Search Results: "Robert Penn Warren"


BOOK REVIEW

BAND OF ANGELS by Robert Penn Warren
FICTION & LITERATURE
Released: Aug. 22, 1955

"As September Literary Guild selection, many of the hurdles will be taken."
Warren, Pulitzer prize winner, erratic genius, poet, philosopher, novelist, short story writer, has written a provocative, at times brilliant book, which attacks from a different angle, the always moot subject of miscegenation and its aftermath. Read full book review >

BOOK REVIEW

Released: Aug. 12, 1981

"At its best, dark and moving work."
Increasingly prolific with age, Robert Penn Warren—poet, novelist, gut-historian—here regards mortality with his familiar passionate eloquence, and a new ferocity. Read full book review >

BOOK REVIEW

THE CAVE by Robert Penn Warren
FICTION & LITERATURE
Released: Aug. 24, 1959

"It is a tale of muted violence, uninhibited in language and raw sex, but absorbing in the subtle play of human emotions."
Here is one of the South's most gifted and versatile writers with a new theme, handled in- for him- a wholly new vein. Read full book review >

BOOK REVIEW

Released: July 12, 1980

"Nor are there a dozen lines that pose cosmic questions about private destiny with as grand a flourish as the opening paragraph of his period novel, World Enough and Time (1950)."
This latest collection of Robert Penn Warren's poems give more evidence of his deficiencies—his affection for abstractions, like God, Truth, and Time, and his passion for the rhetorical question—than of his strengths. Read full book review >

BOOK REVIEW

Released: July 12, 1971

"A full-dress homage, introduced by three fervent poems by Warren."
A centennial celebration, which like Ellen Moers' excellent Two Dreisers (1969), reaches beyond the vast blunders and dramatic miseries of Dreiser's career (so exhaustively documented by Swanberg in his 1965 biography) to the central tensions in Dreiser's life and work. Read full book review >

BOOK REVIEW

WORLD ENOUGH AND TIME by Robert Penn Warren
FICTION & LITERATURE
Released: June 20, 1950

"An unusual and difficult book —oddly dated in style and substance, but an authentic mirroring of the moods and passions of the times."
Short story writer, poet and Pulitzer Prize Award winner with All the King's Men, Robert Penn Warren has established his right to speak for his native Kentucky — as well as for his adoptive Louisiana. Read full book review >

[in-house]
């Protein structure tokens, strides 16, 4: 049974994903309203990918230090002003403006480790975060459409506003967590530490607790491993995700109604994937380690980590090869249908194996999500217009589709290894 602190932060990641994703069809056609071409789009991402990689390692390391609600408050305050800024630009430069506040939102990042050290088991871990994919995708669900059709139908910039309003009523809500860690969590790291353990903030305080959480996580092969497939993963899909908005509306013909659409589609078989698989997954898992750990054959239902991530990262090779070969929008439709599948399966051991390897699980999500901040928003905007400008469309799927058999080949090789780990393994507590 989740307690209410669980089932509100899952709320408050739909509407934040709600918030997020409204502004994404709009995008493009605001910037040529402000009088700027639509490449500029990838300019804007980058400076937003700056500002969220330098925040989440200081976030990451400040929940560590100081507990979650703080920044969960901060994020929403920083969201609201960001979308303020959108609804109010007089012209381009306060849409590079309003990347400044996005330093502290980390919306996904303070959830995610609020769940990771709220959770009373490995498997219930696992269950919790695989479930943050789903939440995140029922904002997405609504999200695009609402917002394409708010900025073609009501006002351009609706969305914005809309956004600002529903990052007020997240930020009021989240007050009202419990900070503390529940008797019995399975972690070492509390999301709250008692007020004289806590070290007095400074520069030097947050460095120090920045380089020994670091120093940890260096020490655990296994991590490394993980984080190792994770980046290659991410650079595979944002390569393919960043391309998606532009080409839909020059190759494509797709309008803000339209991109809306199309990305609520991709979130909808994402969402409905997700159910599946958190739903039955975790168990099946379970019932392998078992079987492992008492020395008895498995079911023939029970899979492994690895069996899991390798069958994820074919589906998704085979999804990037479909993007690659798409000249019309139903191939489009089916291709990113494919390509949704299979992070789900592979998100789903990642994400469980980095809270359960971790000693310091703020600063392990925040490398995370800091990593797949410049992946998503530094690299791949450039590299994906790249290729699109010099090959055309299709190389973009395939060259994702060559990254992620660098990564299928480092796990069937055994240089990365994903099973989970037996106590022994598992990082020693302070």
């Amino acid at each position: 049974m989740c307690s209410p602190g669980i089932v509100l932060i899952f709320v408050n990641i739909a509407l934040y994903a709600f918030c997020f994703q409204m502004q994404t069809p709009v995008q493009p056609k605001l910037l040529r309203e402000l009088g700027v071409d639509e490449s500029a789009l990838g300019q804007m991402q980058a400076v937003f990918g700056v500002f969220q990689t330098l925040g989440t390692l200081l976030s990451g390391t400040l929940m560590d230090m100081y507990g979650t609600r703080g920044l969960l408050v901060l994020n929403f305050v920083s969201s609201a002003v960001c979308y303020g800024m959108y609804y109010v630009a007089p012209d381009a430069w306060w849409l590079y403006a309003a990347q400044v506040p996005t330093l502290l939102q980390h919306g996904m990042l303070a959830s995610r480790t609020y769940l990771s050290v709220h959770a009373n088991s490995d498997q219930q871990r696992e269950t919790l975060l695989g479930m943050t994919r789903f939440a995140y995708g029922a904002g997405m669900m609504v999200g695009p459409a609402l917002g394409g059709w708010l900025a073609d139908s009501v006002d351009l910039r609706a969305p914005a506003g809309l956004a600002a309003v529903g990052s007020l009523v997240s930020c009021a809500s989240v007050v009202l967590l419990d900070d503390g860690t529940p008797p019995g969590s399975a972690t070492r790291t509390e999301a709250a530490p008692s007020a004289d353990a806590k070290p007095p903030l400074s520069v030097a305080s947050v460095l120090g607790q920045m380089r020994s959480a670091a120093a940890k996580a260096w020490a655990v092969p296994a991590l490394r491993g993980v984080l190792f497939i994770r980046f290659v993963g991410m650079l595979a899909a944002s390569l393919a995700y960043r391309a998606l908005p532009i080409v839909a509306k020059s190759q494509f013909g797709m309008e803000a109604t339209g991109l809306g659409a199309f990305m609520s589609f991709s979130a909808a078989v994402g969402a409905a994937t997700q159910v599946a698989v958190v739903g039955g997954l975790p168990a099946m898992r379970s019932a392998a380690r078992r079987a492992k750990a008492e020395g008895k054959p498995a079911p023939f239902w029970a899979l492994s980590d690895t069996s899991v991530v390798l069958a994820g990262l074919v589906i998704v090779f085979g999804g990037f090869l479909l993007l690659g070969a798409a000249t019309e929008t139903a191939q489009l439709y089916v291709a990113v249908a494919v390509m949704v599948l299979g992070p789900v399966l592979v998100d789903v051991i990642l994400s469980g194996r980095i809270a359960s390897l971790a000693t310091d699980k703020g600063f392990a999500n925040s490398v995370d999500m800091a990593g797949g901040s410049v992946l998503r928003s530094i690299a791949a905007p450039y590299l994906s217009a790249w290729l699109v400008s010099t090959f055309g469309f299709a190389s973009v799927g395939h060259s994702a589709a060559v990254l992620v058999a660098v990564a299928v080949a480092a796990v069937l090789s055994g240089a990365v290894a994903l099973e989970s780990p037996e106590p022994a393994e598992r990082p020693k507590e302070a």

BOOK REVIEW

NON-FICTION
Released: Aug. 31, 1956

"And he recognizes- as he turns North-a vast sense of relief at escape from responsibility, from the divisiveness that characterizes the Southerner."
Kentucky born poet, novelist, journalist, Pulitzer prize winner, Robert Penn Warren will be listened to as the average Northerner with comparable acceptance would not. Read full book review >

BOOK REVIEW

Released: Oct. 4, 1971

"And in spite of the 'luminous' (another favored word) overcast, the air is thick with loss, regret and failure."
Life was the way things went away from you, and left you standing," indeed abandoned in the loneliness which shrouds this new novel. Read full book review >

BOOK REVIEW

Released: May 27, 1965

"This montage portrait of a revolution in process has a cumulative effect."
In 1929-30, Robert Penn Warren wrote from England an essay on the Negro in the South which he recalls as "a cogent and humane defense of segregation." Read full book review >

BOOK REVIEW

NIGHT RIDER by Robert Penn Warren
FICTION & LITERATURE
Released: March 7, 1939

"It is over-long, but has many passages of exceptional writing."
Here's a book that may prove important from the angle of critical acclaim but that will scarcely class as popular in its appeal. Read full book review >

BOOK REVIEW

NEW AND SELECTED ESSAYS by Robert Penn Warren
Released: March 29, 1989

"Just great, old-fashioned musing by a brilliant man."
Elegantly written—and elegantly imagined—critical essays on literature and the love it breeds; by the octogtenarian American poet laureate. Read full book review >

BOOK REVIEW

FICTION & LITERATURE
Released: May 18, 1964

"The symbolic characters are all familiar, and the hero's search for the life of the heart brittle, but Mr. P.W. can write up a storm."
Again Mr. Penn Warren has his way with a Southern town — from the forlorn green with the statue of the Confederate soldier to the sightless shop fronts- but in this case the characters are lyric shadows from other Warren main streets, and the rotagonist is a half-realized remnant of the artist's ruminations. Read full book review >